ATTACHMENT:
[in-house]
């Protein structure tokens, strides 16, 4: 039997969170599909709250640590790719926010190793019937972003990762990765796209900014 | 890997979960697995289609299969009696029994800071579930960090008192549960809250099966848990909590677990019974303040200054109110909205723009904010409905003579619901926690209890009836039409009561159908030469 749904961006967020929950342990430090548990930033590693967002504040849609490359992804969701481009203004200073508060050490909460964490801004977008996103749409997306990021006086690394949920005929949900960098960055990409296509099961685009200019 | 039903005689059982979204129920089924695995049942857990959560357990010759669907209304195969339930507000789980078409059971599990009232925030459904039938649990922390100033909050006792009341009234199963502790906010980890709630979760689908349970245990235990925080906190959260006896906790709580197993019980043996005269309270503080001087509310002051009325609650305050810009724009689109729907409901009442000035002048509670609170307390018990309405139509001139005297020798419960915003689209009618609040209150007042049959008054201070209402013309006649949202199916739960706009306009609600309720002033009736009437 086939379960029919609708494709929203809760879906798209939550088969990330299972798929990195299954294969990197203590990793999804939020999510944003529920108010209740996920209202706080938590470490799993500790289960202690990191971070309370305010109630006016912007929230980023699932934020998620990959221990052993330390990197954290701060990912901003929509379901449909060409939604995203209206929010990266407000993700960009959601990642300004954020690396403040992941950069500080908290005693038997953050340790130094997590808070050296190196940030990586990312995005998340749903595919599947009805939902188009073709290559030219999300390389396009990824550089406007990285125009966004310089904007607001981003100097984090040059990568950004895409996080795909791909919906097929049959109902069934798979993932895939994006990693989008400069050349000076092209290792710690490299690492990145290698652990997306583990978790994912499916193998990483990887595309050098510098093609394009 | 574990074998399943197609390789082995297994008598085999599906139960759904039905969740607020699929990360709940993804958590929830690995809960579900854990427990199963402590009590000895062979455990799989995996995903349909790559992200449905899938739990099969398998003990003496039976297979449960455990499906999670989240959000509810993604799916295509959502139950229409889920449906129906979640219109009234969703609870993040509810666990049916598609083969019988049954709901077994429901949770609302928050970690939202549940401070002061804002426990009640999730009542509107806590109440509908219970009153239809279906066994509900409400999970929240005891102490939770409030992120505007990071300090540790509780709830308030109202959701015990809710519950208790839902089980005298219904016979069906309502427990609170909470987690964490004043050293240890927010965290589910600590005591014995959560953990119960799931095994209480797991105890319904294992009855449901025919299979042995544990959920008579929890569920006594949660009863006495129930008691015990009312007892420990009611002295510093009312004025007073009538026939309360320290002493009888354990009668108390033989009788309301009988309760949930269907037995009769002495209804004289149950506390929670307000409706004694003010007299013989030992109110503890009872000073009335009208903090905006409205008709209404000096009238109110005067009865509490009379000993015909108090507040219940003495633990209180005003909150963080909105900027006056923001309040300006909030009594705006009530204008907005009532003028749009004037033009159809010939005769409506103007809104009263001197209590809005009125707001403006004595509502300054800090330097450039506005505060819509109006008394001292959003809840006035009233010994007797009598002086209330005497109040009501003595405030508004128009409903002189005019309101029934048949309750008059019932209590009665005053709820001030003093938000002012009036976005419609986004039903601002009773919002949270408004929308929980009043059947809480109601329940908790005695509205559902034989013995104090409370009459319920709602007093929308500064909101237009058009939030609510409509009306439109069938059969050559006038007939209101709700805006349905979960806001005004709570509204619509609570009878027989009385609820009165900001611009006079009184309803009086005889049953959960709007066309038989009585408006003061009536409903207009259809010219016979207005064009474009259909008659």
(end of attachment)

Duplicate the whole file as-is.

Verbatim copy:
[in-house]
């Protein structure tokens, strides 16, 4: 039997969170599909709250640590790719926010190793019937972003990762990765796209900014 | 890997979960697995289609299969009696029994800071579930960090008192549960809250099966848990909590677990019974303040200054109110909205723009904010409905003579619901926690209890009836039409009561159908030469 749904961006967020929950342990430090548990930033590693967002504040849609490359992804969701481009203004200073508060050490909460964490801004977008996103749409997306990021006086690394949920005929949900960098960055990409296509099961685009200019 | 039903005689059982979204129920089924695995049942857990959560357990010759669907209304195969339930507000789980078409059971599990009232925030459904039938649990922390100033909050006792009341009234199963502790906010980890709630979760689908349970245990235990925080906190959260006896906790709580197993019980043996005269309270503080001087509310002051009325609650305050810009724009689109729907409901009442000035002048509670609170307390018990309405139509001139005297020798419960915003689209009618609040209150007042049959008054201070209402013309006649949202199916739960706009306009609600309720002033009736009437 086939379960029919609708494709929203809760879906798209939550088969990330299972798929990195299954294969990197203590990793999804939020999510944003529920108010209740996920209202706080938590470490799993500790289960202690990191971070309370305010109630006016912007929230980023699932934020998620990959221990052993330390990197954290701060990912901003929509379901449909060409939604995203209206929010990266407000993700960009959601990642300004954020690396403040992941950069500080908290005693038997953050340790130094997590808070050296190196940030990586990312995005998340749903595919599947009805939902188009073709290559030219999300390389396009990824550089406007990285125009966004310089904007607001981003100097984090040059990568950004895409996080795909791909919906097929049959109902069934798979993932895939994006990693989008400069050349000076092209290792710690490299690492990145290698652990997306583990978790994912499916193998990483990887595309050098510098093609394009 | 574990074998399943197609390789082995297994008598085999599906139960759904039905969740607020699929990360709940993804958590929830690995809960579900854990427990199963402590009590000895062979455990799989995996995903349909790559992200449905899938739990099969398998003990003496039976297979449960455990499906999670989240959000509810993604799916295509959502139950229409889920449906129906979640219109009234969703609870993040509810666990049916598609083969019988049954709901077994429901949770609302928050970690939202549940401070002061804002426990009640999730009542509107806590109440509908219970009153239809279906066994509900409400999970929240005891102490939770409030992120505007990071300090540790509780709830308030109202959701015990809710519950208790839902089980005298219904016979069906309502427990609170909470987690964490004043050293240890927010965290589910600590005591014995959560953990119960799931095994209480797991105890319904294992009855449901025919299979042995544990959920008579929890569920006594949660009863006495129930008691015990009312007892420990009611002295510093009312004025007073009538026939309360320290002493009888354990009668108390033989009788309301009988309760949930269907037995009769002495209804004289149950506390929670307000409706004694003010007299013989030992109110503890009872000073009335009208903090905006409205008709209404000096009238109110005067009865509490009379000993015909108090507040219940003495633990209180005003909150963080909105900027006056923001309040300006909030009594705006009530204008907005009532003028749009004037033009159809010939005769409506103007809104009263001197209590809005009125707001403006004595509502300054800090330097450039506005505060819509109006008394001292959003809840006035009233010994007797009598002086209330005497109040009501003595405030508004128009409903002189005019309101029934048949309750008059019932209590009665005053709820001030003093938000002012009036976005419609986004039903601002009773919002949270408004929308929980009043059947809480109601329940908790005695509205559902034989013995104090409370009459319920709602007093929308500064909101237009058009939030609510409509009306439109069938059969050559006038007939209101709700805006349905979960806001005004709570509204619509609570009878027989009385609820009165900001611009006079009184309803009086005889049953959960709007066309038989009585408006003061009536409903207009259809010219016979207005064009474009259909008659």